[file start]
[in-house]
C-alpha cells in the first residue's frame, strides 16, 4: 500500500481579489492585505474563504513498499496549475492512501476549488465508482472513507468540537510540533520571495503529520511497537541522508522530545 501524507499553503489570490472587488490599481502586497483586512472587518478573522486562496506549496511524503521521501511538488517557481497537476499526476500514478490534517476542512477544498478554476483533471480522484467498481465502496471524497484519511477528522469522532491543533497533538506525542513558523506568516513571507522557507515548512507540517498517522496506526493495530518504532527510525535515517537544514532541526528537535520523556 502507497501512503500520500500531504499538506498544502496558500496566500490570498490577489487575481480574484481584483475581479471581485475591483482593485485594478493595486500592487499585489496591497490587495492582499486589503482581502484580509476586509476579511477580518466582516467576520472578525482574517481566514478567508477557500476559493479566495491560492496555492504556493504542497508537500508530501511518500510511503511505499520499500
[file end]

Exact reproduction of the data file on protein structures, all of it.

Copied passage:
[in-house]
C-alpha cells in the first residue's frame, strides 16, 4: 500500500481579489492585505474563504513498499496549475492512501476549488465508482472513507468540537510540533520571495503529520511497537541522508522530545 501524507499553503489570490472587488490599481502586497483586512472587518478573522486562496506549496511524503521521501511538488517557481497537476499526476500514478490534517476542512477544498478554476483533471480522484467498481465502496471524497484519511477528522469522532491543533497533538506525542513558523506568516513571507522557507515548512507540517498517522496506526493495530518504532527510525535515517537544514532541526528537535520523556 502507497501512503500520500500531504499538506498544502496558500496566500490570498490577489487575481480574484481584483475581479471581485475591483482593485485594478493595486500592487499585489496591497490587495492582499486589503482581502484580509476586509476579511477580518466582516467576520472578525482574517481566514478567508477557500476559493479566495491560492496555492504556493504542497508537500508530501511518500510511503511505499520499500